Leptopelis gramineus

From Wikipedia, the free encyclopedia
  (Redirected from Badditu forest tree frog)
Jump to: navigation, search
Leptopelis gramineus
Leptopelis gramineus 1897.jpg
Scientific classification e
Kingdom: Animalia
Phylum: Chordata
Class: Amphibia
Order: Anura
Family: Arthroleptidae
Genus: Leptopelis
Species: L. gramineus
Binomial name
Leptopelis gramineus
(Boulenger, 1898)
Synonyms[2]

Megalixalus gramineus Boulenger, 1898
Pseudocassina ocellata Ahl, 1924
Pseudocassina rugosa Ahl, 1924
Leptopelis rugosus (Ahl, 1924)

Leptopelis gramineus is a species of frog in the family Arthroleptidae. It is endemic to Ethiopia and occurs on the Ethiopian Highlands on both sides of the Great Rift Valley.[1][2][3] Common names Badditu forest treefrog and Ethiopian burrowing tree frog have been coined for it.[1][2]

Description[edit]

Adult males measure 20–45 mm (0.79–1.77 in) and adult females 40–63 mm (1.6–2.5 in) in snout–vent length; size varies considerably among populations. The dorsal colour is almost always green. Darker markings may be present but only very rarely form a triangle. There is a lateral series of large, dark brown blotches. Skin of the dorsum is rather coarsely granular, sometimes warty. Males have pectoral glands. The tadpoles are eel-shaped, heavily pigmented, and can grow to 64 mm (2.5 in) in length.[3]

The male advertisement call is a single, deep "clack", sometimes preceded by a creaking sound.[3]

Habitat and conservation[edit]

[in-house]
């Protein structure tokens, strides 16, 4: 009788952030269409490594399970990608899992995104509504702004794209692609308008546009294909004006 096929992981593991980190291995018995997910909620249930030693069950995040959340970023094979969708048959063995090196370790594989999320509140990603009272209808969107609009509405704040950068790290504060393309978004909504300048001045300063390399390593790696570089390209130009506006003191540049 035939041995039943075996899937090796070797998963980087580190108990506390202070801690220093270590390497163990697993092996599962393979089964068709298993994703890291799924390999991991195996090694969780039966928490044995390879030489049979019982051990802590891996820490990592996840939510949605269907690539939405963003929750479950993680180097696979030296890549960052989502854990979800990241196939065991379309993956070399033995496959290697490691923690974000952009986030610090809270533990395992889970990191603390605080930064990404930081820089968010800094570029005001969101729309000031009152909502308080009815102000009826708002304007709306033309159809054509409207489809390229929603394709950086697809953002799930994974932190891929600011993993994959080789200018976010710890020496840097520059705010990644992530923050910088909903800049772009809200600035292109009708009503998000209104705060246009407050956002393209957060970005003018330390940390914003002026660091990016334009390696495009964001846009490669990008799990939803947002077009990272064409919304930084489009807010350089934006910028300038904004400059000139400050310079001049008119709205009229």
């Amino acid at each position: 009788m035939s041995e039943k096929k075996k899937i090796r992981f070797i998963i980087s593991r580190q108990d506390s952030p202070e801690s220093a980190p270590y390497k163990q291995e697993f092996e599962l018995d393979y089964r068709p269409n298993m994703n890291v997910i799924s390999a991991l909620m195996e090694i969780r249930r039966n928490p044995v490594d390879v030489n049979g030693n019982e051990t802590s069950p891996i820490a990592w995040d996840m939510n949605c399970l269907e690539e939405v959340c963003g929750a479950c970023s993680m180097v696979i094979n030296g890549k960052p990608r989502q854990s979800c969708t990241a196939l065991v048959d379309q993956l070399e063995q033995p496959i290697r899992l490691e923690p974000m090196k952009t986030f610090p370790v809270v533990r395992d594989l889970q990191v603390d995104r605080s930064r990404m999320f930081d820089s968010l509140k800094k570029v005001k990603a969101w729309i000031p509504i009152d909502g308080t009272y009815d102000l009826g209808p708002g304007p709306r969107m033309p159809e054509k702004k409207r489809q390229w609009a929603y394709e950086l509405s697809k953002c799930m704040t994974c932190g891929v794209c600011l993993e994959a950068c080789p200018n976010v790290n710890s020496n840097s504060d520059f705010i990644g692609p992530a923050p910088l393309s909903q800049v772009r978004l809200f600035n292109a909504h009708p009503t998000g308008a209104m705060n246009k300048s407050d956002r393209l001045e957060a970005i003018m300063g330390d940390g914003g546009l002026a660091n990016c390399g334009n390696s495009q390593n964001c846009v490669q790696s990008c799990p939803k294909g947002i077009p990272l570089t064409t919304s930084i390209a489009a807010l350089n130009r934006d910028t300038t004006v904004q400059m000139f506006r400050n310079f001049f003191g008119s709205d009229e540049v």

Leptopelis gramineus typically inhabits montane grasslands, sometimes Afro-alpine moorland or even forest margins[1] and montane forests.[3] It can also occur in rural gardens and human settlements.[1] It occurs at elevations between 1,900 and 3,900 m (6,200 and 12,800 ft) above sea level.[1][3] It is a fossorial species. Reproduction takes place in pools and small streams, both permanent and temporary.[1]

This species is common to abundant at suitable sites. Because of its adaptability, it is not considered being significantly threatened by environmental degradation caused by human settlement and small to large-scale agriculture. Chytrid fungus is common in the area, but its impact on this species is unknown. It occurs in the Bale Mountains National Park (although the park offers limited protection only).[1]

References[edit]

  1. ^ a b c d e f g h IUCN SSC Amphibian Specialist Group (2013). "Leptopelis gramineus". IUCN Red List of Threatened Species. IUCN. 2013: e.T56257A16947615. doi:10.2305/IUCN.UK.2013-1.RLTS.T56257A16947615.en. Retrieved 12 September 2017. 
  2. ^ a b c Frost, Darrel R. (2017). "Leptopelis gramineus (Boulenger, 1898)". Amphibian Species of the World: an Online Reference. Version 6.0. American Museum of Natural History. Retrieved 12 September 2017. 
  3. ^ a b c d e "Leptopelis gramineus". AmphibiaWeb. University of California, Berkeley. 2008. Retrieved 12 September 2017.